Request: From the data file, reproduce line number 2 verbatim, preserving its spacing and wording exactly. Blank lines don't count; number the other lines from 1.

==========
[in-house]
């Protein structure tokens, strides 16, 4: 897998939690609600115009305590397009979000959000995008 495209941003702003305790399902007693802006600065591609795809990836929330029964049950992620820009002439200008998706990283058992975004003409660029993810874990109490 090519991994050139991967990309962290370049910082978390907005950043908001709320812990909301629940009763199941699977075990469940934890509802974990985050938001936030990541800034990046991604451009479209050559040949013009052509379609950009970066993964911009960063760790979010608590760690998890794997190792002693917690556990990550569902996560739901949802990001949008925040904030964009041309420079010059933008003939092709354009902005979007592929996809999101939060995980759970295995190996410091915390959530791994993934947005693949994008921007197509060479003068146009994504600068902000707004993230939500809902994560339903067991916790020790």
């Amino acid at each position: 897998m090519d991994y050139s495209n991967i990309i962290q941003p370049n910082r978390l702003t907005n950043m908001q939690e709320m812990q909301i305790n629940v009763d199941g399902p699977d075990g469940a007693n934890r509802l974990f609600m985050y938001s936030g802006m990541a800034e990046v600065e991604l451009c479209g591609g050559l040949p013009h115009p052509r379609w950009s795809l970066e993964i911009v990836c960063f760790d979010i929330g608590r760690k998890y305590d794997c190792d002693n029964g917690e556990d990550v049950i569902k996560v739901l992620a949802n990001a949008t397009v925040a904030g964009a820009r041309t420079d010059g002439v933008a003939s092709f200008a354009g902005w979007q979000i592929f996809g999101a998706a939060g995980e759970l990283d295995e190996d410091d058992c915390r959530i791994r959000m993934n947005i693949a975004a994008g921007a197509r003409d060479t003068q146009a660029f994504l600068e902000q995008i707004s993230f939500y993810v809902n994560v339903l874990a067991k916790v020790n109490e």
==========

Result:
């Protein structure tokens, strides 16, 4: 897998939690609600115009305590397009979000959000995008 495209941003702003305790399902007693802006600065591609795809990836929330029964049950992620820009002439200008998706990283058992975004003409660029993810874990109490 090519991994050139991967990309962290370049910082978390907005950043908001709320812990909301629940009763199941699977075990469940934890509802974990985050938001936030990541800034990046991604451009479209050559040949013009052509379609950009970066993964911009960063760790979010608590760690998890794997190792002693917690556990990550569902996560739901949802990001949008925040904030964009041309420079010059933008003939092709354009902005979007592929996809999101939060995980759970295995190996410091915390959530791994993934947005693949994008921007197509060479003068146009994504600068902000707004993230939500809902994560339903067991916790020790």